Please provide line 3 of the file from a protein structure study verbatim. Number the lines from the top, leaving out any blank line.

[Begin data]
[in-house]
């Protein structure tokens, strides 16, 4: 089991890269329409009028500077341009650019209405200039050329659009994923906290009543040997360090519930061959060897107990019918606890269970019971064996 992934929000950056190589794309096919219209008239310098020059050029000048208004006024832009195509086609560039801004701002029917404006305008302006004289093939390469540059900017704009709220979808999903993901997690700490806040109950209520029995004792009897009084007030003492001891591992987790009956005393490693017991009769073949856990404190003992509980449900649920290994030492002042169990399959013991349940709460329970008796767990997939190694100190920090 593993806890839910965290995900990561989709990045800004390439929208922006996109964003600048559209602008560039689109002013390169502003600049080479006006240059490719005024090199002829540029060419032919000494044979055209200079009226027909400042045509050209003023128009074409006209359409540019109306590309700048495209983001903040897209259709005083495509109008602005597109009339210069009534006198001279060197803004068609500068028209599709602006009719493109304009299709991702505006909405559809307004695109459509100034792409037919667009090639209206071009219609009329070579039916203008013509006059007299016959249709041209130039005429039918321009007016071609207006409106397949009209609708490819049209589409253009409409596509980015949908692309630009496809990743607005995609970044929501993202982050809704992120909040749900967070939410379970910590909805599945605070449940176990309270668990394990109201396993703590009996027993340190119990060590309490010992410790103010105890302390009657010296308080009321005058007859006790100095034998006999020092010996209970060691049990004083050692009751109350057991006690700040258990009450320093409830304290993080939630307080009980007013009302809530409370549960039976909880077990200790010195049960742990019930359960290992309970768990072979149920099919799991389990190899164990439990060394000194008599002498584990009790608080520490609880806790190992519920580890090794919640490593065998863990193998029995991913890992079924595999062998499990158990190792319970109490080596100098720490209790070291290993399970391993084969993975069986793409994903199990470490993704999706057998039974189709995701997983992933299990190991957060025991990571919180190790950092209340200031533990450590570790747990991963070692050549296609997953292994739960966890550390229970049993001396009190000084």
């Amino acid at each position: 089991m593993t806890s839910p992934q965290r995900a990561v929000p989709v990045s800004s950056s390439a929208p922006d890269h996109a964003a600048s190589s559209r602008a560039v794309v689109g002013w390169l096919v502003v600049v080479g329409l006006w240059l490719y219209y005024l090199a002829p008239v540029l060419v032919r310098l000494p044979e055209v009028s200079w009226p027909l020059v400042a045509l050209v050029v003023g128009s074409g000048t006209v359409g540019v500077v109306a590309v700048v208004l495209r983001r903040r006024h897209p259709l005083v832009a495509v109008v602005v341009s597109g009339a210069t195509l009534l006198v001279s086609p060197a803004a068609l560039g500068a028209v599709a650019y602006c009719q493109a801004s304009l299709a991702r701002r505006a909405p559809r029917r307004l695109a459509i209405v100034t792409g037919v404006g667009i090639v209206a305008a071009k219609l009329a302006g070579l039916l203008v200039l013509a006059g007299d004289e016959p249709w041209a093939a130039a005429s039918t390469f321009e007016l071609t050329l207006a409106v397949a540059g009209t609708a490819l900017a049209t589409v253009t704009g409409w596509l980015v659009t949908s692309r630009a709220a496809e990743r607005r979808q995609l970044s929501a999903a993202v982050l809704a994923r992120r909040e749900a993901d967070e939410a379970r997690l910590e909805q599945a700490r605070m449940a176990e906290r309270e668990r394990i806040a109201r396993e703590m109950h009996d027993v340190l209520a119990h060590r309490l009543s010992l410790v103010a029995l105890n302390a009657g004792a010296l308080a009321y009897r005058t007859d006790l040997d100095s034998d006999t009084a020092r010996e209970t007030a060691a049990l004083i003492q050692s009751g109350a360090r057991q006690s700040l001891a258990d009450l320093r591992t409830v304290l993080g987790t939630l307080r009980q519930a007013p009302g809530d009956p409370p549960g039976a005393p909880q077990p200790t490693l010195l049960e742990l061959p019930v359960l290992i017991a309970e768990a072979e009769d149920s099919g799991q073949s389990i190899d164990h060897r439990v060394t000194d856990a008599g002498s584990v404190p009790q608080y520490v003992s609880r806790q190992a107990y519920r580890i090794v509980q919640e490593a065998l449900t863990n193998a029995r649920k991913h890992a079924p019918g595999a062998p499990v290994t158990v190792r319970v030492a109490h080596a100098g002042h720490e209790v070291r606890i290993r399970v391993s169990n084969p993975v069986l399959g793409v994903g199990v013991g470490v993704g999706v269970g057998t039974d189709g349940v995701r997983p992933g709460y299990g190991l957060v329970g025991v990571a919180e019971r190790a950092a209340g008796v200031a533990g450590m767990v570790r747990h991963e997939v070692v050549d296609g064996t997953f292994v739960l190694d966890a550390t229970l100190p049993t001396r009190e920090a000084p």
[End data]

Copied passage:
């Amino acid at each position: 089991m593993t806890s839910p992934q965290r995900a990561v929000p989709v990045s800004s950056s390439a929208p922006d890269h996109a964003a600048s190589s559209r602008a560039v794309v689109g002013w390169l096919v502003v600049v080479g329409l006006w240059l490719y219209y005024l090199a002829p008239v540029l060419v032919r310098l000494p044979e055209v009028s200079w009226p027909l020059v400042a045509l050209v050029v003023g128009s074409g000048t006209v359409g540019v500077v109306a590309v700048v208004l495209r983001r903040r006024h897209p259709l005083v832009a495509v109008v602005v341009s597109g009339a210069t195509l009534l006198v001279s086609p060197a803004a068609l560039g500068a028209v599709a650019y602006c009719q493109a801004s304009l299709a991702r701002r505006a909405p559809r029917r307004l695109a459509i209405v100034t792409g037919v404006g667009i090639v209206a305008a071009k219609l009329a302006g070579l039916l203008v200039l013509a006059g007299d004289e016959p249709w041209a093939a130039a005429s039918t390469f321009e007016l071609t050329l207006a409106v397949a540059g009209t609708a490819l900017a049209t589409v253009t704009g409409w596509l980015v659009t949908s692309r630009a709220a496809e990743r607005r979808q995609l970044s929501a999903a993202v982050l809704a994923r992120r909040e749900a993901d967070e939410a379970r997690l910590e909805q599945a700490r605070m449940a176990e906290r309270e668990r394990i806040a109201r396993e703590m109950h009996d027993v340190l209520a119990h060590r309490l009543s010992l410790v103010a029995l105890n302390a009657g004792a010296l308080a009321y009897r005058t007859d006790l040997d100095s034998d006999t009084a020092r010996e209970t007030a060691a049990l004083i003492q050692s009751g109350a360090r057991q006690s700040l001891a258990d009450l320093r591992t409830v304290l993080g987790t939630l307080r009980q519930a007013p009302g809530d009956p409370p549960g039976a005393p909880q077990p200790t490693l010195l049960e742990l061959p019930v359960l290992i017991a309970e768990a072979e009769d149920s099919g799991q073949s389990i190899d164990h060897r439990v060394t000194d856990a008599g002498s584990v404190p009790q608080y520490v003992s609880r806790q190992a107990y519920r580890i090794v509980q919640e490593a065998l449900t863990n193998a029995r649920k991913h890992a079924p019918g595999a062998p499990v290994t158990v190792r319970v030492a109490h080596a100098g002042h720490e209790v070291r606890i290993r399970v391993s169990n084969p993975v069986l399959g793409v994903g199990v013991g470490v993704g999706v269970g057998t039974d189709g349940v995701r997983p992933g709460y299990g190991l957060v329970g025991v990571a919180e019971r190790a950092a209340g008796v200031a533990g450590m767990v570790r747990h991963e997939v070692v050549d296609g064996t997953f292994v739960l190694d966890a550390t229970l100190p049993t001396r009190e920090a000084p």